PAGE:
Dr. Christopher Crnich, an infectious disease specialist and researcher at the University of Wisconsin School of Medicine and Public Health states that generally 50% of women and 25% of men in nursing homes have bacteria in their urine. He then emphasized that didn’t automatically indicate a UTI. Bacteria can develop for many other reasons – immune system and hormonal issues for example. I’ll include an imbalanced gut here, resulting from a diet containing too many sugars. By the way, this is true for people of all ages.

This article really got me thinking as I approached the end. According to Dr. Diane Kane, chief medical officer for St. Ann’s Community, a not-for-profit health-care system in Rochester, NY, who is a passionate critic of UTI over-diagnosis, “When you have dementia, you’re going to have good days and you’re going to have bad days. When you have dementia and you have a bad day, please don’t send a urine, because it’s going to be positive.”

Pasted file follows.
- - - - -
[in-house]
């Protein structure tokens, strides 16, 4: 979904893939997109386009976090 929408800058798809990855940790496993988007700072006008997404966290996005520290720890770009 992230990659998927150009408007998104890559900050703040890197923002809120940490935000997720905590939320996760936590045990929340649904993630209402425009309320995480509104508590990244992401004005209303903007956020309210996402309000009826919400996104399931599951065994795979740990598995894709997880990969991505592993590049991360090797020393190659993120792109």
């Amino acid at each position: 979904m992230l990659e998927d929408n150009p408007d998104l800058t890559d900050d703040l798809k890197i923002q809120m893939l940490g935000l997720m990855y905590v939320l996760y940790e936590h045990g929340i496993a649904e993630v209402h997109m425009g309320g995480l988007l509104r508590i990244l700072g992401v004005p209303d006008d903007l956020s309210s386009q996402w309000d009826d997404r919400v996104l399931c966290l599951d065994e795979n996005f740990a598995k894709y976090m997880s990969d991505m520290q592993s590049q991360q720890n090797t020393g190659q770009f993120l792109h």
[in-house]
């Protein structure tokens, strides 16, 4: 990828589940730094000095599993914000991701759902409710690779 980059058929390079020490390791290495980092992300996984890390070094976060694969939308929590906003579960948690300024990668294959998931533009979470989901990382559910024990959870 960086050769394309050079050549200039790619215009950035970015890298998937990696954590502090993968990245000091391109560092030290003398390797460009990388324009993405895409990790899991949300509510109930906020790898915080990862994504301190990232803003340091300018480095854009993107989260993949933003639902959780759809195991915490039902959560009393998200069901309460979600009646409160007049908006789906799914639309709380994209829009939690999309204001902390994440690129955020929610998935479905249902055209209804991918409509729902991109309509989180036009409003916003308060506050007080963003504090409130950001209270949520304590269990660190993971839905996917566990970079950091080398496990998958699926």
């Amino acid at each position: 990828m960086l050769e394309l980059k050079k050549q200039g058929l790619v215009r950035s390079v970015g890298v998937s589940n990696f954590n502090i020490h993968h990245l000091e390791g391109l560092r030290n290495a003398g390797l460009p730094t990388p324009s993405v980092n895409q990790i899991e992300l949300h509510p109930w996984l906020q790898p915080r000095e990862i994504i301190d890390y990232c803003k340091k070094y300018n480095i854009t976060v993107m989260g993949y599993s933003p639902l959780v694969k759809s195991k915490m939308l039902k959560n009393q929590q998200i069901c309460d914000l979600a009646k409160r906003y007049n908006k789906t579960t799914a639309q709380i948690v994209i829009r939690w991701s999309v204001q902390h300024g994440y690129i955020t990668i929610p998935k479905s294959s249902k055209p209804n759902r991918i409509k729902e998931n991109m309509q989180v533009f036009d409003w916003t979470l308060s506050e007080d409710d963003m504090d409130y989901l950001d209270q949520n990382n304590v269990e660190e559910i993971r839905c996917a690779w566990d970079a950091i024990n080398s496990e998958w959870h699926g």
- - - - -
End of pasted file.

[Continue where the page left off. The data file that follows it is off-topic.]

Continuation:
As I interpret Dr. Kane’s statement, “bad days” of dementia (more confusion) will physically manifest as an increase of pathogenic bacteria in a person’s urinary system. Following that line of thought, a decrease in the overgrowth of bad bacteria in the body could potentially alleviate some symptoms of dementia or confusion. That could certainly explain why a patient’s confused mental state may seem to improve while on a round of antibiotics.

Unfortunately, if no effort is made to repopulate the gut with good bacteria after antibiotics, research has shown that bad bacteria and yeast readily re-establish. Upon the return of a confused mental state, further urine testing would reveal more bacteria, perpetuating another misdiagnosis of UTI and laying the groundwork for additional antibiotic treatment. Round and round we go.